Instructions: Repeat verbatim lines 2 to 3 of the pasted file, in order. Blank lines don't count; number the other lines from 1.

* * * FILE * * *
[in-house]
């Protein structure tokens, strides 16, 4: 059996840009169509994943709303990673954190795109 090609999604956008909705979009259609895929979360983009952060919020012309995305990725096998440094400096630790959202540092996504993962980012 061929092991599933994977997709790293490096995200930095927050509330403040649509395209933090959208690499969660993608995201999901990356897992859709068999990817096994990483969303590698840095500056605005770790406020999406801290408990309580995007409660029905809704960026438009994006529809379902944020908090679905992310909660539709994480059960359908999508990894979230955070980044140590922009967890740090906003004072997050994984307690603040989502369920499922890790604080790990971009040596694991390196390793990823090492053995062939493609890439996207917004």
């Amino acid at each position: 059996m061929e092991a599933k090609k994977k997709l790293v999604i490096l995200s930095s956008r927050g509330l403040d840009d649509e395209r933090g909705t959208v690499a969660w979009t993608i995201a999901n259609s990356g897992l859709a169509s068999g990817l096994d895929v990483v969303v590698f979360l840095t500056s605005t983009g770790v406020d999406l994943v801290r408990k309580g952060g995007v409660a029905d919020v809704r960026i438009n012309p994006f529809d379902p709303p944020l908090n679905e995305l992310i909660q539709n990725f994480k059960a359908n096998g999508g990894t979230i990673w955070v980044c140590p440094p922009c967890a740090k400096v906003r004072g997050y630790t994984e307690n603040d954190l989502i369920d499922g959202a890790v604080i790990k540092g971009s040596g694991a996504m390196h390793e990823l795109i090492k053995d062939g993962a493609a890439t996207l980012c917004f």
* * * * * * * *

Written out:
């Protein structure tokens, strides 16, 4: 059996840009169509994943709303990673954190795109 090609999604956008909705979009259609895929979360983009952060919020012309995305990725096998440094400096630790959202540092996504993962980012 061929092991599933994977997709790293490096995200930095927050509330403040649509395209933090959208690499969660993608995201999901990356897992859709068999990817096994990483969303590698840095500056605005770790406020999406801290408990309580995007409660029905809704960026438009994006529809379902944020908090679905992310909660539709994480059960359908999508990894979230955070980044140590922009967890740090906003004072997050994984307690603040989502369920499922890790604080790990971009040596694991390196390793990823090492053995062939493609890439996207917004």
């Amino acid at each position: 059996m061929e092991a599933k090609k994977k997709l790293v999604i490096l995200s930095s956008r927050g509330l403040d840009d649509e395209r933090g909705t959208v690499a969660w979009t993608i995201a999901n259609s990356g897992l859709a169509s068999g990817l096994d895929v990483v969303v590698f979360l840095t500056s605005t983009g770790v406020d999406l994943v801290r408990k309580g952060g995007v409660a029905d919020v809704r960026i438009n012309p994006f529809d379902p709303p944020l908090n679905e995305l992310i909660q539709n990725f994480k059960a359908n096998g999508g990894t979230i990673w955070v980044c140590p440094p922009c967890a740090k400096v906003r004072g997050y630790t994984e307690n603040d954190l989502i369920d499922g959202a890790v604080i790990k540092g971009s040596g694991a996504m390196h390793e990823l795109i090492k053995d062939g993962a493609a890439t996207l980012c917004f």